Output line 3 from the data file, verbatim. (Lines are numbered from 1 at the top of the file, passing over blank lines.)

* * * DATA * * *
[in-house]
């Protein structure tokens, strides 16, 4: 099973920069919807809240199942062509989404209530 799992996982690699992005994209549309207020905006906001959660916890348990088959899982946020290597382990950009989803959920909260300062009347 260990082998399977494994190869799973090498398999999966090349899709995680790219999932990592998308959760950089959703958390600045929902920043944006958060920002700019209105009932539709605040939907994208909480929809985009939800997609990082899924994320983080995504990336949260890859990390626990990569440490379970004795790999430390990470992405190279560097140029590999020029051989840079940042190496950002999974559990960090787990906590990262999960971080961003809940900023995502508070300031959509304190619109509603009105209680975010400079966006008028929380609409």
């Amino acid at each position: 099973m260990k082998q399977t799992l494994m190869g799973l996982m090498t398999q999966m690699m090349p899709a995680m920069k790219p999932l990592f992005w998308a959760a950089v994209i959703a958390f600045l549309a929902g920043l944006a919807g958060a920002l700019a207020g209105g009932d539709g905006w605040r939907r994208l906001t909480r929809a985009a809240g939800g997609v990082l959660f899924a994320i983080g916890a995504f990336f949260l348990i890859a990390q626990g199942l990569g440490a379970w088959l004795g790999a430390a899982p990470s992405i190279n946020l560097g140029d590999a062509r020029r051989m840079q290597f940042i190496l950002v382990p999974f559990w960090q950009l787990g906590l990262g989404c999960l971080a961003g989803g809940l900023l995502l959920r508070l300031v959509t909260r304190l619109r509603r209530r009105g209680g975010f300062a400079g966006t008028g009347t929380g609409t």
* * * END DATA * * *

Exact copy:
């Amino acid at each position: 099973m260990k082998q399977t799992l494994m190869g799973l996982m090498t398999q999966m690699m090349p899709a995680m920069k790219p999932l990592f992005w998308a959760a950089v994209i959703a958390f600045l549309a929902g920043l944006a919807g958060a920002l700019a207020g209105g009932d539709g905006w605040r939907r994208l906001t909480r929809a985009a809240g939800g997609v990082l959660f899924a994320i983080g916890a995504f990336f949260l348990i890859a990390q626990g199942l990569g440490a379970w088959l004795g790999a430390a899982p990470s992405i190279n946020l560097g140029d590999a062509r020029r051989m840079q290597f940042i190496l950002v382990p999974f559990w960090q950009l787990g906590l990262g989404c999960l971080a961003g989803g809940l900023l995502l959920r508070l300031v959509t909260r304190l619109r509603r209530r009105g209680g975010f300062a400079g966006t008028g009347t929380g609409t």